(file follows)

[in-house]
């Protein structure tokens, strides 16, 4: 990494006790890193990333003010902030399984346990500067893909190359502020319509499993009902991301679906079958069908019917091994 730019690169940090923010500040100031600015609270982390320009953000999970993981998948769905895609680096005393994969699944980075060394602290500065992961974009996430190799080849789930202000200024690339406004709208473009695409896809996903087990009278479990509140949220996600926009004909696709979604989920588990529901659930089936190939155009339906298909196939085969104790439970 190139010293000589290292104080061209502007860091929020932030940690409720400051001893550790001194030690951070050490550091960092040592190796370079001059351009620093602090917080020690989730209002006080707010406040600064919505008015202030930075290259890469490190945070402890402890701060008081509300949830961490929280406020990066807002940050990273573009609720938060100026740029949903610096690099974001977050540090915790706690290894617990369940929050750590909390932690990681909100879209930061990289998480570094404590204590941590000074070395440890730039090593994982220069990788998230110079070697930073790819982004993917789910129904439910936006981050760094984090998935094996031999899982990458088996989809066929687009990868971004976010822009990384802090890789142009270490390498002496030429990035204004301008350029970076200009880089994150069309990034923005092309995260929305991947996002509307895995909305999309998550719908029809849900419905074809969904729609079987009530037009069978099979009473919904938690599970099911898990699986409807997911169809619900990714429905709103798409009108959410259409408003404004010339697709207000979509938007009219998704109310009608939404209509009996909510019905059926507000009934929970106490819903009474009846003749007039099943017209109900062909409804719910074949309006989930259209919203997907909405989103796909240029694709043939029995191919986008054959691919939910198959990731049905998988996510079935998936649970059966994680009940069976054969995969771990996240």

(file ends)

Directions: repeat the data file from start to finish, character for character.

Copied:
[in-house]
């Protein structure tokens, strides 16, 4: 990494006790890193990333003010902030399984346990500067893909190359502020319509499993009902991301679906079958069908019917091994 730019690169940090923010500040100031600015609270982390320009953000999970993981998948769905895609680096005393994969699944980075060394602290500065992961974009996430190799080849789930202000200024690339406004709208473009695409896809996903087990009278479990509140949220996600926009004909696709979604989920588990529901659930089936190939155009339906298909196939085969104790439970 190139010293000589290292104080061209502007860091929020932030940690409720400051001893550790001194030690951070050490550091960092040592190796370079001059351009620093602090917080020690989730209002006080707010406040600064919505008015202030930075290259890469490190945070402890402890701060008081509300949830961490929280406020990066807002940050990273573009609720938060100026740029949903610096690099974001977050540090915790706690290894617990369940929050750590909390932690990681909100879209930061990289998480570094404590204590941590000074070395440890730039090593994982220069990788998230110079070697930073790819982004993917789910129904439910936006981050760094984090998935094996031999899982990458088996989809066929687009990868971004976010822009990384802090890789142009270490390498002496030429990035204004301008350029970076200009880089994150069309990034923005092309995260929305991947996002509307895995909305999309998550719908029809849900419905074809969904729609079987009530037009069978099979009473919904938690599970099911898990699986409807997911169809619900990714429905709103798409009108959410259409408003404004010339697709207000979509938007009219998704109310009608939404209509009996909510019905059926507000009934929970106490819903009474009846003749007039099943017209109900062909409804719910074949309006989930259209919203997907909405989103796909240029694709043939029995191919986008054959691919939910198959990731049905998988996510079935998936649970059966994680009940069976054969995969771990996240």